And oh, His faithfulness is so reliable and comforting.
As Jake and I were driving today we talked about how our children’s challenges have dramatically impacted our faith. We literally have nothing else to cling to in our chaos but God. Walking through life with these precious children of mine has made my faith so…well…easy. I no longer doubt the goodness of God as I see it play out time and time again in the worst moments of my life. What a gift we have been given, and oh how we treasure it.
But getting to this point has required a heart of surrender. We no longer even try to tackle it without him. When I even feel the flames of life getting close I start calling out to Him so I have His hand to grasp when the flames engulf us.
What a beautiful and difficult journey these last 8 years have been.
The hardest part of our story is that while there is a definitive beginning there is no middle and no end. Each trial and challenge is simply a chapter. So our testimony is a fluid one, ever changing and evolving.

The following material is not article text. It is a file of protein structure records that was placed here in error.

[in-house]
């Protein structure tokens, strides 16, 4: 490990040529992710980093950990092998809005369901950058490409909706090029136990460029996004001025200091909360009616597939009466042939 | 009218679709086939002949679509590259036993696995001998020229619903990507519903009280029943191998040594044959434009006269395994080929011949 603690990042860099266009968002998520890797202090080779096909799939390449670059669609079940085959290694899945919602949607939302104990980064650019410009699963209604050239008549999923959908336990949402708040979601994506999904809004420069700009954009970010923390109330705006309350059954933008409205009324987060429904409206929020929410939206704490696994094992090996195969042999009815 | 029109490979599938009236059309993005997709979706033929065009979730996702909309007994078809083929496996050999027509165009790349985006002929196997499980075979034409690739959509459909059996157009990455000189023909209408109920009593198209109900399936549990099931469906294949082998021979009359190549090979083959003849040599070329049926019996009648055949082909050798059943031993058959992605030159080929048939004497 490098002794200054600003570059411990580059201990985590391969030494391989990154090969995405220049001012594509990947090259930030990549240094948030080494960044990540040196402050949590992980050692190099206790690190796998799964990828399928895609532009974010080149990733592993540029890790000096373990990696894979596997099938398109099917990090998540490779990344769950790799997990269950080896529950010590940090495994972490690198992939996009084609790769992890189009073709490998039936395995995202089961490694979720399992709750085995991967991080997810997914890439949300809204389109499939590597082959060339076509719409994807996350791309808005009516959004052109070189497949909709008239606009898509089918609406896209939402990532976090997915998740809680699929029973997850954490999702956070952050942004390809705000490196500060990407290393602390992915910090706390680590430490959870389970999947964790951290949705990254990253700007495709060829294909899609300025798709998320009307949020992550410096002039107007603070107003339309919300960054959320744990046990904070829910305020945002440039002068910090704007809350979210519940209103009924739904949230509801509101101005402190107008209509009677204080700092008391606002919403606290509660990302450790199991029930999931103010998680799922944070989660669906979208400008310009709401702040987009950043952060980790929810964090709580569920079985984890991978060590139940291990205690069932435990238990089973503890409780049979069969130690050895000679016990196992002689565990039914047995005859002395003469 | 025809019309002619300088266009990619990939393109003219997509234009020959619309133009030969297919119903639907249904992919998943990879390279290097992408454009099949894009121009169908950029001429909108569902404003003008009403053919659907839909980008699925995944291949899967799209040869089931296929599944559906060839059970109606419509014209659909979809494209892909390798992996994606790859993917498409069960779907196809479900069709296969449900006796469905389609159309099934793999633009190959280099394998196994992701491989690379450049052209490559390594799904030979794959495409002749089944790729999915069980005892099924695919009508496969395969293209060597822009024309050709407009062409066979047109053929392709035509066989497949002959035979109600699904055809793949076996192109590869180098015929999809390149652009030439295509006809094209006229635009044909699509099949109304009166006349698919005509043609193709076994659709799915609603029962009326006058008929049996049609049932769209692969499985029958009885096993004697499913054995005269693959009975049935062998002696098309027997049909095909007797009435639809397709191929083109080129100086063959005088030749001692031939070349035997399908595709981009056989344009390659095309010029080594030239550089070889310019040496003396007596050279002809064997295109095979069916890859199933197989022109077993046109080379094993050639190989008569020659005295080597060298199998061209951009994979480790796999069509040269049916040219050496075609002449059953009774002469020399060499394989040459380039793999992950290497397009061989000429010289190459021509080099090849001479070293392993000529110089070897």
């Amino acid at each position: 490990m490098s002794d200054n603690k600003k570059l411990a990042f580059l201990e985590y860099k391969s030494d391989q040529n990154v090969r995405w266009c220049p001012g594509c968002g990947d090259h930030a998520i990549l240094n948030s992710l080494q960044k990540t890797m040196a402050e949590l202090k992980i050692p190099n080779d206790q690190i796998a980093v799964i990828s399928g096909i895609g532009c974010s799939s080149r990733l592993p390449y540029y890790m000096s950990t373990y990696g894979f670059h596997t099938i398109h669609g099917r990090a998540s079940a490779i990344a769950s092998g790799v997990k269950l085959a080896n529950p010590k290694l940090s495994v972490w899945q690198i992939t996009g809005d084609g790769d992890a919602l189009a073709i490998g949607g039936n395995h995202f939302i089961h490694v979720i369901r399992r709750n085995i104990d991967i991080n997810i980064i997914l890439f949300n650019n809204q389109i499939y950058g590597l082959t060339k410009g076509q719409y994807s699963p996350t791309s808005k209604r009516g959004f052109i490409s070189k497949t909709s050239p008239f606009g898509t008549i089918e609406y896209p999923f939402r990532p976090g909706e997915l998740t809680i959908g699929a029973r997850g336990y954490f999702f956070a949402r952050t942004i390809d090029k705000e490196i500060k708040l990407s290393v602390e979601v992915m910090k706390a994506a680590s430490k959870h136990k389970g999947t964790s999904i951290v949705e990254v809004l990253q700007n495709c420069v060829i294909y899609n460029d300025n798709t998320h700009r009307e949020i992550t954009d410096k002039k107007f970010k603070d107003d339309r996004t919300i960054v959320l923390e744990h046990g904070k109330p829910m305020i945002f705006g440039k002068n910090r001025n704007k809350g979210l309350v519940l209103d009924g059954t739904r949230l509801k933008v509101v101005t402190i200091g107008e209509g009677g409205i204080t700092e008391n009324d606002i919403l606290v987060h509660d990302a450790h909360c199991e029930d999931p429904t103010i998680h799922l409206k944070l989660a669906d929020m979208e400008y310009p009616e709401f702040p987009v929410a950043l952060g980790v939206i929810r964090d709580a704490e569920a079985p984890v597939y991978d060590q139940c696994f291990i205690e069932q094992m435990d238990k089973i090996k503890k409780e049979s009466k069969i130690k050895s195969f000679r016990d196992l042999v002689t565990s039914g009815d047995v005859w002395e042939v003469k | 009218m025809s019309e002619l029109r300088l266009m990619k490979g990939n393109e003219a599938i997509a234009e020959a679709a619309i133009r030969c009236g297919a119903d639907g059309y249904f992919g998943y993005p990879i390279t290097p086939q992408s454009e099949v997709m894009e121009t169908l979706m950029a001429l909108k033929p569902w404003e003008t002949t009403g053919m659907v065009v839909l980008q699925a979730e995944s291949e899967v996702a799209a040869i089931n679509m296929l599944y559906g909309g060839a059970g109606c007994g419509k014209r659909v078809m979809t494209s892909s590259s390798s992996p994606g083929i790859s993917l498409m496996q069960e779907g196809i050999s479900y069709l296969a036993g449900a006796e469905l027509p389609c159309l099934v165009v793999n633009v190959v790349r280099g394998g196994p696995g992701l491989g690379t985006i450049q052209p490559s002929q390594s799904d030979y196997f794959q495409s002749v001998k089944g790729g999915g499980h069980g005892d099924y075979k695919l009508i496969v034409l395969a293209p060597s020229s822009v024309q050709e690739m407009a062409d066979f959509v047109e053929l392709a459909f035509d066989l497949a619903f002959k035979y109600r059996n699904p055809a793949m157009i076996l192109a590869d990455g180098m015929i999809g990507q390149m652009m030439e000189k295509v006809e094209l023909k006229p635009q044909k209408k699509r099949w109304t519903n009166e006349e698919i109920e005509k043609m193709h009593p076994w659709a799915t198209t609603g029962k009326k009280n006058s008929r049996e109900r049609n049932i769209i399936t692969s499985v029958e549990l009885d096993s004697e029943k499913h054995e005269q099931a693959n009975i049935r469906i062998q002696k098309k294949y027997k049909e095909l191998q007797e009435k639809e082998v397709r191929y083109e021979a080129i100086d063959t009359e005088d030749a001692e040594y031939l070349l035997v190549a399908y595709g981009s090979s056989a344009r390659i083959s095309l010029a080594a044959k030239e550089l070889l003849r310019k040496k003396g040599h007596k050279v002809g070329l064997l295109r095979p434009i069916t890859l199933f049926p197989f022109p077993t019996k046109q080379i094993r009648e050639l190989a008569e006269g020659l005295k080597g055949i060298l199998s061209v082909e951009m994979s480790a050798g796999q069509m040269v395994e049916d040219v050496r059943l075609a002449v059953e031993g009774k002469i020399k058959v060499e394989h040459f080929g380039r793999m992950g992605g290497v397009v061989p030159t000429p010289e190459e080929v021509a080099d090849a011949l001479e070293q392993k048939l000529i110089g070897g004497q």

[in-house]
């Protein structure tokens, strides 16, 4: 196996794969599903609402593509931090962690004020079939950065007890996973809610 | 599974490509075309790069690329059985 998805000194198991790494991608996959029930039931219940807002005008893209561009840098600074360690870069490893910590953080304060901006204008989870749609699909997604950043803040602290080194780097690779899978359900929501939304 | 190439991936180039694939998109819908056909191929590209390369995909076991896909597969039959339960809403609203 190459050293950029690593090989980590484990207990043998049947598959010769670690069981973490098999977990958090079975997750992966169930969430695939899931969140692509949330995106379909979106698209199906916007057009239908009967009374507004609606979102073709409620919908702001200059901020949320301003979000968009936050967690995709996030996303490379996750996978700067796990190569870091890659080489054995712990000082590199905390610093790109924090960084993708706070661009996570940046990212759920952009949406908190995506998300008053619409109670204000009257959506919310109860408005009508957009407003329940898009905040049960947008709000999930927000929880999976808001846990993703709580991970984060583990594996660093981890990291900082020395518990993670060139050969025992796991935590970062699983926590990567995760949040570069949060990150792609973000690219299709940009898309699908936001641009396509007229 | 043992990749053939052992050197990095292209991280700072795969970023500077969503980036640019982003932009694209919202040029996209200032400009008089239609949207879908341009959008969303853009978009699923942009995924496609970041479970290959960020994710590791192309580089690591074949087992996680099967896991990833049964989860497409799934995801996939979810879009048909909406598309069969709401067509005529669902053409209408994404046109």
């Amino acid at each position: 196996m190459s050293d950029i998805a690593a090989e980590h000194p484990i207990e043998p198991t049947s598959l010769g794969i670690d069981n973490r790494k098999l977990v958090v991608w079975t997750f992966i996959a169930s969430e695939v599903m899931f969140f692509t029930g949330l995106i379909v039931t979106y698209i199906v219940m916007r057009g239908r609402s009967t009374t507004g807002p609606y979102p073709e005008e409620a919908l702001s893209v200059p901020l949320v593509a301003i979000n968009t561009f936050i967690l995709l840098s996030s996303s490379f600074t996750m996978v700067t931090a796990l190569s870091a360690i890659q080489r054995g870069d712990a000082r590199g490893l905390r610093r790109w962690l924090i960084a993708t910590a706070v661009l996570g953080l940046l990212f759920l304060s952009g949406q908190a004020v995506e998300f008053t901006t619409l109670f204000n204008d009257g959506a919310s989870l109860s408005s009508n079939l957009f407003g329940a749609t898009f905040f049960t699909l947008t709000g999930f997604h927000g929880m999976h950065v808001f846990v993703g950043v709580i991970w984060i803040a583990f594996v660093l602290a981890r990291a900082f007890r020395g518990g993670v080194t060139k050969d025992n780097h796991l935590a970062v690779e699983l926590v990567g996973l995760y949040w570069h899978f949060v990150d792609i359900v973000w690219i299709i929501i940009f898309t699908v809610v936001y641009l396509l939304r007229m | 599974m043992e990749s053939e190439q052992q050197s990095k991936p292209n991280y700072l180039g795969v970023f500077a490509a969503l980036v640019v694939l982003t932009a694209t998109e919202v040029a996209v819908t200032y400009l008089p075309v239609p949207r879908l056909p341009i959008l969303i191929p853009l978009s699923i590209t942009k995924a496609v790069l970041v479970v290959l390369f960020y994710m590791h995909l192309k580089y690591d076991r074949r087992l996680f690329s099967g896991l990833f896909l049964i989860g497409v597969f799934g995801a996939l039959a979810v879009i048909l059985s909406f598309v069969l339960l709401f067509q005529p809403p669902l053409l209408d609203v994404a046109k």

But this also means that I am frequently bracing for impact for the next hard thing to hit. And that is no way to live life.
So we cherish the in-between. These weeks, months, years of our normal. We make the most of them knowing that one day there is another chapter that has already been authored by God that lies up ahead.
On that note, it wasn’t until our appointments this week that I realized how scary Malachi’s condition was for medical professionals. They masked their fear oddly well from me, but confided in me at our appointments that they were very fearful that Malachi was going to pass away. One even told me that he woke up several times throughout the weekend feeling pressed to pray over Malachi. Another told me they had only seen liver enzymes that high in a child one other time. Another explained that he had seen several epileptic children pass away from liver failure just like Malachi’s.
I am so thankful that God’s goodness keeps running after our family.
Lamentations 3:22-23 “The steadfast love of the Lord never ceases; His mercies never come to an end; they are new every morning; great is your faithfulness.”